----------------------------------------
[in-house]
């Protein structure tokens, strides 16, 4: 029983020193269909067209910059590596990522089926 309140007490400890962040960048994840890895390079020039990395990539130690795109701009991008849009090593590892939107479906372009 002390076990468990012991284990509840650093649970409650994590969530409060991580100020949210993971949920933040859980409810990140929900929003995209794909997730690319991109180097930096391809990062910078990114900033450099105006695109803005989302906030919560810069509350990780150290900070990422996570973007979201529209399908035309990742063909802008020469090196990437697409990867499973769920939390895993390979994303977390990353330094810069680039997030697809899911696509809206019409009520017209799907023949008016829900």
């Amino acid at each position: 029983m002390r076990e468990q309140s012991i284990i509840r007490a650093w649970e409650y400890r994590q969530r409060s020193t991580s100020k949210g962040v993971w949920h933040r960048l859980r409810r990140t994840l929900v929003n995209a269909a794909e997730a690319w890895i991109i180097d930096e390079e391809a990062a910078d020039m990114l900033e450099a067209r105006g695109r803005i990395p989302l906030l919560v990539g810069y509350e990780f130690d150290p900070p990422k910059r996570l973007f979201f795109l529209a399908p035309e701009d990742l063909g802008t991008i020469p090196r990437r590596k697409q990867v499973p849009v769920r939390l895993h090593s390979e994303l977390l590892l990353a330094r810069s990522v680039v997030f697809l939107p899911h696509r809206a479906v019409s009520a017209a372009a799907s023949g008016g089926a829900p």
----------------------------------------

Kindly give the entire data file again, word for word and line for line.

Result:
[in-house]
């Protein structure tokens, strides 16, 4: 029983020193269909067209910059590596990522089926 309140007490400890962040960048994840890895390079020039990395990539130690795109701009991008849009090593590892939107479906372009 002390076990468990012991284990509840650093649970409650994590969530409060991580100020949210993971949920933040859980409810990140929900929003995209794909997730690319991109180097930096391809990062910078990114900033450099105006695109803005989302906030919560810069509350990780150290900070990422996570973007979201529209399908035309990742063909802008020469090196990437697409990867499973769920939390895993390979994303977390990353330094810069680039997030697809899911696509809206019409009520017209799907023949008016829900």
């Amino acid at each position: 029983m002390r076990e468990q309140s012991i284990i509840r007490a650093w649970e409650y400890r994590q969530r409060s020193t991580s100020k949210g962040v993971w949920h933040r960048l859980r409810r990140t994840l929900v929003n995209a269909a794909e997730a690319w890895i991109i180097d930096e390079e391809a990062a910078d020039m990114l900033e450099a067209r105006g695109r803005i990395p989302l906030l919560v990539g810069y509350e990780f130690d150290p900070p990422k910059r996570l973007f979201f795109l529209a399908p035309e701009d990742l063909g802008t991008i020469p090196r990437r590596k697409q990867v499973p849009v769920r939390l895993h090593s390979e994303l977390l590892l990353a330094r810069s990522v680039v997030f697809l939107p899911h696509r809206a479906v019409s009520a017209a372009a799907s023949g008016g089926a829900p």